Since 2007, I have attended 10-day Buddhist meditation retreats which have helped me significantly. A chance remark by a friend helped me realize that the meditation technique taught at these retreats is actually a 1-person technique for opening up! I was fascinated to see meditation that way :) Let me explain.
The first technique taught in the 10-day meditation retreats is Breath Meditation: we learn to pay attention to unmodified breath in the nose region for long periods of time, without getting distracted. This practice develops 'awareness' (we become adept at paying attention to subtle bodily phenomena like breath and body sensations). It also develops 'one-pointedness' (we don't get distracted easily) and 'tranquility' (we become calm).
After practicing Breath Meditation for a few days, we are taught taught Insight Meditation (also known as 'Vipassana Meditation'). In this practice, we scan our body from head to toe, slowly, focusing on sensations that arise on the surface of the body (the body scan techniques are quite detailed and intricate; only a good teacher can describe them well). With each sensation that we encounter, we make sure that we don't react with craving or aversion. Some sensations are unpleasant which trigger a response full of aversion. Sometimes, we miss pleasant sensations that we experienced in the past and we trigger craving for them. The key ingredient of Insight Mediation is to stay away from both craving and aversion. This way, we become 'equanimous' (balanced, even, level).
At the meditation retreat, we are encouraged to notice within ourselves that our mind works sequentially as follows:
Cognition: we see something, we hear something, we smell something, we feel something, we taste something or we think something; so it's the five senses and the thought process).
Recognition: we remember that what we just cognized has happened in the past.
Sensation: after recognition, a sensation arises somewhere in the body (not limited to the surface of the body but anywhere).
Reaction: this is our response to the sensation.
The above four steps (cognition, recognition, sensation and reaction) occur repeatedly and so quickly that we don't notice them in our day to day life. With practice, we can train ourselves to start noticing these mental phenomena in ourselves.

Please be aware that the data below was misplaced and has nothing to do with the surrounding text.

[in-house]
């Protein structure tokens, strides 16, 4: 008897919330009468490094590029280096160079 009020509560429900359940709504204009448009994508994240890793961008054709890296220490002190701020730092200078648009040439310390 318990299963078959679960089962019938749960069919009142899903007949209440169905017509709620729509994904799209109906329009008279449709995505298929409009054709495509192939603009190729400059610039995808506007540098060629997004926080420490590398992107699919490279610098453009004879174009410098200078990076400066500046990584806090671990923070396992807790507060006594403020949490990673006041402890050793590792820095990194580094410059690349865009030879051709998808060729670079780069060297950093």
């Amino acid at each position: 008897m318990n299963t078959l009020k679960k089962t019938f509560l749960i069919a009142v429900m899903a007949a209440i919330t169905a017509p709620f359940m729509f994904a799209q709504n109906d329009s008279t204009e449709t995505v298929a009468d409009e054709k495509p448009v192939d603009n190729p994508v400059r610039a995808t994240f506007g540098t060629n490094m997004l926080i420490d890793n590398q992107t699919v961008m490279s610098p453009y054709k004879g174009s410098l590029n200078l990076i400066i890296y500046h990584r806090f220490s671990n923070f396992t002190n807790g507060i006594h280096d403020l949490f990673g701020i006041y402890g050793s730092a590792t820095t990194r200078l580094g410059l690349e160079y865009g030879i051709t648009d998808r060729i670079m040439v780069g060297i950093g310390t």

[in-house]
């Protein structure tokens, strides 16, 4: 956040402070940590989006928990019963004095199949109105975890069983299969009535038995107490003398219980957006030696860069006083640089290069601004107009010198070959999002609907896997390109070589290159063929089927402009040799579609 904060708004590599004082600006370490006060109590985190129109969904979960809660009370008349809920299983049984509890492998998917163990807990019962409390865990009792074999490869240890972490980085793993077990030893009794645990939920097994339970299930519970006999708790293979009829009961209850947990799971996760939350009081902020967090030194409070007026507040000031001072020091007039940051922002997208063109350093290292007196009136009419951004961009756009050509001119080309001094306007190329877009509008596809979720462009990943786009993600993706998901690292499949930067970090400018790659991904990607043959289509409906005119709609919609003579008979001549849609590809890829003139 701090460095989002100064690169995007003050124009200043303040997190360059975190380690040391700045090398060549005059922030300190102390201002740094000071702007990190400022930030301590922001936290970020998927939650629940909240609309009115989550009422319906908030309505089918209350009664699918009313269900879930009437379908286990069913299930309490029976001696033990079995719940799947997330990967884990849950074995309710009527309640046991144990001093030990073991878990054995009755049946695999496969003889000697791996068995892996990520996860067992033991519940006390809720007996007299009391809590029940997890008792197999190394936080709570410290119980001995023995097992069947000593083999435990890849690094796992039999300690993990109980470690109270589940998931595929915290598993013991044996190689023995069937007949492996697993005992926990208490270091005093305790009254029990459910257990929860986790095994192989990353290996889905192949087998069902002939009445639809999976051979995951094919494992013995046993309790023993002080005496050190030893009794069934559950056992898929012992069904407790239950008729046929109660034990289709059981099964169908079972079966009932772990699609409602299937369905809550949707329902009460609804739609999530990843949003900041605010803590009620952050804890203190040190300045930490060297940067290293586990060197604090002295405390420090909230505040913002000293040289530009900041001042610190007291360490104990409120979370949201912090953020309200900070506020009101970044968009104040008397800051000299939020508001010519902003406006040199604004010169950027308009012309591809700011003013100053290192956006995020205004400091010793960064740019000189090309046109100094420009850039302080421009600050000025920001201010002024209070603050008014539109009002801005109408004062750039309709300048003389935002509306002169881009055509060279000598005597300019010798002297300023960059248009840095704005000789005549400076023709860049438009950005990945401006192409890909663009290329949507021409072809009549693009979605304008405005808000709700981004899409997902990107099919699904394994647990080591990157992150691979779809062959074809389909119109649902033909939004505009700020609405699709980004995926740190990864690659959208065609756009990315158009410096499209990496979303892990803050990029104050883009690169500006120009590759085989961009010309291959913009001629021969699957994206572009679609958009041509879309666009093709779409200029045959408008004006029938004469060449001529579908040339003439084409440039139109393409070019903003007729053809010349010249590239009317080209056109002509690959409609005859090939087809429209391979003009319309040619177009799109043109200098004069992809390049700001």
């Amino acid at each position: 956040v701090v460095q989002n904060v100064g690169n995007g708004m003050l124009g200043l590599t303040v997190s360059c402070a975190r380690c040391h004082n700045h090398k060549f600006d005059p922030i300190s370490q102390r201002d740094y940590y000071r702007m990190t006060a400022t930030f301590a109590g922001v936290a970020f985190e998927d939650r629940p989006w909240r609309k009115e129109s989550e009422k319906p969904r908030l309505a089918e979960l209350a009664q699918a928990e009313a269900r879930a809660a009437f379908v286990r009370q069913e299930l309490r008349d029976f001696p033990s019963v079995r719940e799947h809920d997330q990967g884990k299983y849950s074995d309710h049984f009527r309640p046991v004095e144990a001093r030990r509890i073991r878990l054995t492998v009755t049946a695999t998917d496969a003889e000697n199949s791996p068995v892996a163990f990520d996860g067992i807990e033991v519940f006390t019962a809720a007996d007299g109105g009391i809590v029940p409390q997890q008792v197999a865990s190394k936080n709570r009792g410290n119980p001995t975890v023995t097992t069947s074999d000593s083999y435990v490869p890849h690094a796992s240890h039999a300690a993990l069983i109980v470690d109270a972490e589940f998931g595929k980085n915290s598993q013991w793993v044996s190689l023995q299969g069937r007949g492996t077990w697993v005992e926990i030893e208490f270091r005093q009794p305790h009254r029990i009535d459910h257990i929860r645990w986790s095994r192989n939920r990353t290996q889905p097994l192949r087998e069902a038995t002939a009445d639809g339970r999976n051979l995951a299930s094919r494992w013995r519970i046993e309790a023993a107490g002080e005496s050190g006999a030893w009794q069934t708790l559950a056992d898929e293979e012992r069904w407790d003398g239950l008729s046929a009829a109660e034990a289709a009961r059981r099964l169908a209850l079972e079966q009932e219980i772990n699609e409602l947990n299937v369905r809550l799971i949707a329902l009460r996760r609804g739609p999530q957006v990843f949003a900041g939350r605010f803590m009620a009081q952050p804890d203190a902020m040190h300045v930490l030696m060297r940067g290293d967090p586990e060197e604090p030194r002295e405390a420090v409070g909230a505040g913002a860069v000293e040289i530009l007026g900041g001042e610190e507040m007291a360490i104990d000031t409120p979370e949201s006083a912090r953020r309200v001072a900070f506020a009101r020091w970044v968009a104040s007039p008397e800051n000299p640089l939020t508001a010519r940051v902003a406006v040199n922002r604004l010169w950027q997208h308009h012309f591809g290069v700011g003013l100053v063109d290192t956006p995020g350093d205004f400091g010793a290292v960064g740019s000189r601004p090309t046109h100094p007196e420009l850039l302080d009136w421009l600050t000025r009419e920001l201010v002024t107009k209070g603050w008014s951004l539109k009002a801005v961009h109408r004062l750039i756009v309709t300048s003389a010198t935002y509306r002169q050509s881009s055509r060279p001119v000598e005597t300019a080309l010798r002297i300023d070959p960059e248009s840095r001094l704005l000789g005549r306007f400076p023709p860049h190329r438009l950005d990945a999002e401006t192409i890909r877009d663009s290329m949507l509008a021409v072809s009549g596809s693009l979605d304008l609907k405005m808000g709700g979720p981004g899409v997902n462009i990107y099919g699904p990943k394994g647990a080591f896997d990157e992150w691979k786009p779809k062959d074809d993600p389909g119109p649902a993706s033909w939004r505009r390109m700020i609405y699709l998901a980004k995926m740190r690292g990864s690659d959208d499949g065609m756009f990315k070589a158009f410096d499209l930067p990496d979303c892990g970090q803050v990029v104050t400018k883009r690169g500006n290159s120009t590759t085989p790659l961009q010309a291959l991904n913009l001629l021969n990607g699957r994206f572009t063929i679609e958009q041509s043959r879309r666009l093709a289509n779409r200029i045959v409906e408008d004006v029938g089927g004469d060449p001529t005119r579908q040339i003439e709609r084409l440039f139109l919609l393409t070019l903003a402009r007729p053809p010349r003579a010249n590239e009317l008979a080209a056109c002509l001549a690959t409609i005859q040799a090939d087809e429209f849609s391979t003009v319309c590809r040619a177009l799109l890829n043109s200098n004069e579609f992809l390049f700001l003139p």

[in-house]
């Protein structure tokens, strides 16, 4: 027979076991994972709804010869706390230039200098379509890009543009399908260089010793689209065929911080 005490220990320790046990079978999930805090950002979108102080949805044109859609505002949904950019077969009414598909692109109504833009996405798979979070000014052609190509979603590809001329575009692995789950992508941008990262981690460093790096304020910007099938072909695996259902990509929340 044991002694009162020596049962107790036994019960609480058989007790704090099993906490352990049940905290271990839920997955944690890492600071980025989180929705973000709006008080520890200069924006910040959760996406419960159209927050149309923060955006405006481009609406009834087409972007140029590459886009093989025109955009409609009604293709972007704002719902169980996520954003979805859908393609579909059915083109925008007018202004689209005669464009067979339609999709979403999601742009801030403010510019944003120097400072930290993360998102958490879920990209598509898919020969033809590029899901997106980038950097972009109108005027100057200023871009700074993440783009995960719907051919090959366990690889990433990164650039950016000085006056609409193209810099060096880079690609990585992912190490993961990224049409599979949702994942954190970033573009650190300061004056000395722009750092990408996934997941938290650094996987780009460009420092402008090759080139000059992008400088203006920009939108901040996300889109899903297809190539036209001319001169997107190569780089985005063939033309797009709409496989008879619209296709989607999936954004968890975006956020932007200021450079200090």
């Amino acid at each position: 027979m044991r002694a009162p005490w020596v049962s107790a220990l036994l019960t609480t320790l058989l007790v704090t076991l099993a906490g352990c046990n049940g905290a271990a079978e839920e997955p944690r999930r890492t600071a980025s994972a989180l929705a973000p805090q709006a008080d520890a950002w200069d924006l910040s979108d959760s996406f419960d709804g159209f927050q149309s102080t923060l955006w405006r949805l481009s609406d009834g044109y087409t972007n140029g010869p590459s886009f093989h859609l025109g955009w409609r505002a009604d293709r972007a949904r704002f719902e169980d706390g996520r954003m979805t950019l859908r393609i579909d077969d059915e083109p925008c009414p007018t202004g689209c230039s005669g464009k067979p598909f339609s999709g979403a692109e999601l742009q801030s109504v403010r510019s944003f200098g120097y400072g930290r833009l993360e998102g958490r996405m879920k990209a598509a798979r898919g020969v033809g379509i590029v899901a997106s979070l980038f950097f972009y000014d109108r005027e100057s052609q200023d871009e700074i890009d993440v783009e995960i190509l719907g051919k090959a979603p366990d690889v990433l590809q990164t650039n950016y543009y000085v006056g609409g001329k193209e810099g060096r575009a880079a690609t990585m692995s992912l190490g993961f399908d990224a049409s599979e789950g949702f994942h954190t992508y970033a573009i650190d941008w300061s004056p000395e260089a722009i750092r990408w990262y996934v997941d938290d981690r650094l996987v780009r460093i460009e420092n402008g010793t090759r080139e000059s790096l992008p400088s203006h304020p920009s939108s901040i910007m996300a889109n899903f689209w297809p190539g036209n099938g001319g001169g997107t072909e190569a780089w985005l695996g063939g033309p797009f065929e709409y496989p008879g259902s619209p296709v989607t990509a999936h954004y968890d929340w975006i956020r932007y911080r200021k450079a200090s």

At the meditation retreat, we are taught that we can't influence the first three steps (cognition, recognition and sensations). However, we can train our mind to react differently from how we have been reacting in the past to similar sensations. That's the key to healing. We are encouraged to notice that our misery (negative feelings characterized by anger, hatred, ill-will, fear and so on) is a function of our reaction, nothing else: if we react with craving for a pleasant sensation that is no longer available, or if we react with aversion to an unpleasant sensation that is occurring right now, we become miserable. On the other hand, if we react with equanimity (characterized by positive emotions like joy, love, kindness and so on), we are calm and peaceful.
When we start meditating (Breath Meditation or Insight Meditation), thoughts associated with some trauma from the past become strong. Quickly, we start feeling unpleasant sensations in our body. Thoughts and sensations associated with that trauma start manifesting themselves like an avalanche. We try our best to practice equanimity, thereby changing our reaction to these sensations. In some sense, we relive the past, just like in a psychotherapy session, or a hypnotherapy session, or when we were journaling or talking to a confidant.
Thus the overall process of healing through meditation is the same as opening up. However, it is a 1-person system in which we play the roles of both the narrator and the listener :)